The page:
And really, since the Christmas display is just my seasonal altar to Santa, the little LED lights in place of flickering votives, the tree doesn't need to take center stage.  Now the little centerpiece tree serves as a twinkling backdrop to what's really important to me: the little statue of St. Nick.

Every December, I pay tribute to the enduring sweetness that is Santa in my life.  Every year I trace how Santa has made me who I am, how he brings me back to what's essential, how he serves as a constant reason to be good and to keep track of being good.  There is no amount of cynicism, no Bad Santa, no snark that can tarnish my adoration of Santa. 

Santa is my only god.

No other god can hold a candle to Santa in my book.  He's the real deal.  I worship him with my whole heart, in a way I could never give it up for Jesus or even Shiva who is seriously kick-ass when it comes to mythical beings.  Nope, for me it's Team Santa until death do us part.  And it's not even about the presents.

It's so much more than that.  Santa is not just Father Christmas, but the Father of Lists.  From him did my life-long habit of writing things down, and checking them twice, derive.  As did my habit of using December to look back on the year and think about how I was good (and how I was not), and begin making plans for the coming year.  Santa sits at the head of this whole process for me, a benevolent goodness that cheers my own. My Santa is not a lump of coal Santa.  That's so Grinch.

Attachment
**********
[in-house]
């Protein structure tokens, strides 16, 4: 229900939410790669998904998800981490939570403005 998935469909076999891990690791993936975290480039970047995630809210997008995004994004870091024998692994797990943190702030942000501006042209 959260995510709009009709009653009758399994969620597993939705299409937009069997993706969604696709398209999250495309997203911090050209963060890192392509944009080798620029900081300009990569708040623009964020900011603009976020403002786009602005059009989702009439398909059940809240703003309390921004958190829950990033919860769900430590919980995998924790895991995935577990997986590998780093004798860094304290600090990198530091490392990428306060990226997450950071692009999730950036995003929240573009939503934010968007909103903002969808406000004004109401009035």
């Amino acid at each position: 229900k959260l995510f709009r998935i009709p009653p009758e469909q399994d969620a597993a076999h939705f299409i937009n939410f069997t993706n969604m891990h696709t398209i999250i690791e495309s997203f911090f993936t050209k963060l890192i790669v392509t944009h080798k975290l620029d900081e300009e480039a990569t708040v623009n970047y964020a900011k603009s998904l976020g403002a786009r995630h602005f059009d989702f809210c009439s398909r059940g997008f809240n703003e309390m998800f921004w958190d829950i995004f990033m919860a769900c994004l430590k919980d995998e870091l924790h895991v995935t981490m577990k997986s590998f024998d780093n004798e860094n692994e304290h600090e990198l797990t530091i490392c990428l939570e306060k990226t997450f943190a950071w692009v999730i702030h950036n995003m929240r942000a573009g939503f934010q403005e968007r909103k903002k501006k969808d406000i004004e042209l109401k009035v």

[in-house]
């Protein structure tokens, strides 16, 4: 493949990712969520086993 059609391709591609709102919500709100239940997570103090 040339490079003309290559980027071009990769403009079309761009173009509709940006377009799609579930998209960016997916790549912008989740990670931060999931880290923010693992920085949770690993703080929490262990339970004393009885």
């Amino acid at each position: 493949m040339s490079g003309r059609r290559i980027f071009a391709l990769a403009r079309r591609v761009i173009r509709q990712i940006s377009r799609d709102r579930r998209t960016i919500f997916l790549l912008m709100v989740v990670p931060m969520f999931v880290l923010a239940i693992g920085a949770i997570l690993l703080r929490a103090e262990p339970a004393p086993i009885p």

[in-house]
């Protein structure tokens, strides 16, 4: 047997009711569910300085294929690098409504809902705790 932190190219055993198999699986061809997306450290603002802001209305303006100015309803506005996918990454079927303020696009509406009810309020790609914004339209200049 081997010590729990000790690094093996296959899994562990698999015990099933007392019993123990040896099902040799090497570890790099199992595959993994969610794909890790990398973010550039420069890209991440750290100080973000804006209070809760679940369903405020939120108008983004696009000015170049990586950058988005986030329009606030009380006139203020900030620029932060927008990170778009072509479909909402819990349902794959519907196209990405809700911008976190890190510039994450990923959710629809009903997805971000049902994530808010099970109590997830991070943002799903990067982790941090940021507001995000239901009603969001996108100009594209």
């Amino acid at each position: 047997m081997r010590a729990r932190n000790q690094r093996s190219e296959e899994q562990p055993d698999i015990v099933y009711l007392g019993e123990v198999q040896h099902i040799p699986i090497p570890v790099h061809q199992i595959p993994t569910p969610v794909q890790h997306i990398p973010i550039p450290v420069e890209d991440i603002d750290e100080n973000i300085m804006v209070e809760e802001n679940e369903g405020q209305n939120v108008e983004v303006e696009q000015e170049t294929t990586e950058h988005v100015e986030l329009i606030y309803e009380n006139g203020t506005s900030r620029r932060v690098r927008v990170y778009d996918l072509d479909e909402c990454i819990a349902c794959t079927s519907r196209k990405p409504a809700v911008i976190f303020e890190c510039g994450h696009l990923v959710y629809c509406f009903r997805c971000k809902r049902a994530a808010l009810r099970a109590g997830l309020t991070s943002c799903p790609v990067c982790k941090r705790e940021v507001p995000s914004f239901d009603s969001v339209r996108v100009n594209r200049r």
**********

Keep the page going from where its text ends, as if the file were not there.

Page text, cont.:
There is also something for me about this annual conspiracy of goodness, of willful wishful belief in the big man in the red suit, that calls out the best in all of us, that makes us all wide-eyed hopeful children again.  All in the interest of dazzling some wide-eyed hopeful children.  Something about that makes me so glad every year, the way in which adults are willing to create magic for children, even just for a few years, to induct them into this beautiful vision so that they can, when it's their turn, create it for others.  I wish everyone to have this, regardless of religion.  Santa is such a rewarding myth for all people, all the time.